How Selfies Actually Lower Self-Esteem

The Selfie (you know, a photo taken of oneself), has easily become the most popular type of picture that we see on the internet and in our text message and e-mail inboxes. With most people owning cell phones (including children who, in my opinion, are entirely too young to need one), and most of those people with phones owning one with a built-in camera, photos can be taken everywhere. Constantly.

Does anyone else remember when telephones actually made telephone calls?

I digress. The Selfie has taken on a life of its own. I mentioned in a previous post how Ellen DeGeneres managed to crash Twitter with the most epic group Selfie of all time. Social media outlets, dating sites, and cell phone photo galleries are flooded with self-taken photos and the trend is only going upward.

There are certainly many benefits of the Selfie: no longer do I need someone else to snap a photo of me in order to capture some occasion. In fact, many phones now come equipped with cameras facing the user just for this purpose! One can also send photos wearing two different outfits to a friend from a department store dressing room and ask for opinions without the friend needing to be present.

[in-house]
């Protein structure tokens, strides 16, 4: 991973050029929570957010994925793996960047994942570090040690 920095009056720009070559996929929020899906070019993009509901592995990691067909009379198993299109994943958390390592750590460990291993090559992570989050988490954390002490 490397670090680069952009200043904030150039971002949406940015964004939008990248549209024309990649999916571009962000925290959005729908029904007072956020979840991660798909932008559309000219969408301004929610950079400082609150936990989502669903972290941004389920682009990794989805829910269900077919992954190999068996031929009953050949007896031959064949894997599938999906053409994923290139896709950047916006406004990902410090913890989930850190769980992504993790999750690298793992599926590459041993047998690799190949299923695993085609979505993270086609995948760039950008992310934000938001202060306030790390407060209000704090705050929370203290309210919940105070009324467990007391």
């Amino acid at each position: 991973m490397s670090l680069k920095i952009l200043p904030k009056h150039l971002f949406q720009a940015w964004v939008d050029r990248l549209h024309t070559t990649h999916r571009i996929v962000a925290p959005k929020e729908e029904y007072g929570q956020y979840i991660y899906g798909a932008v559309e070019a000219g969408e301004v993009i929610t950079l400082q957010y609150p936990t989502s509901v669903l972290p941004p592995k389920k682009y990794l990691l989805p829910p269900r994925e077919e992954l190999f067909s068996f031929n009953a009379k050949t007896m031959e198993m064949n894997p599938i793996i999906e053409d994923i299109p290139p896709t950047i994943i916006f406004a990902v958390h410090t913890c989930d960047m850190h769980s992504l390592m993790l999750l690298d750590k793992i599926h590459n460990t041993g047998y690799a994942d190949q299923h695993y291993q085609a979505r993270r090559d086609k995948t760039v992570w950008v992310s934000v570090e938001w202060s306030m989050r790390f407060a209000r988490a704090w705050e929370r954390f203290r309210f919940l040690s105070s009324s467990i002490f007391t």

The sheer convenience is astounding. Remember the days when you repeatedly wished you had a camera with you to capture the moment? No? Well then you’re probably not yet of legal drinking age. Of course there was always the phenomenon that when you actually DID bring your camera, nothing exciting happened, or you only had 24 shots to take on a roll of film and had to be very selective! Not to mention you had to wait days or weeks to see what your photos looked like!

But now, we can capture everything, and review it immediately!

Is there a dark side to this convenience? Are Selfies actually causing more harm than good?

“Guilty,” on both counts. And here’s why: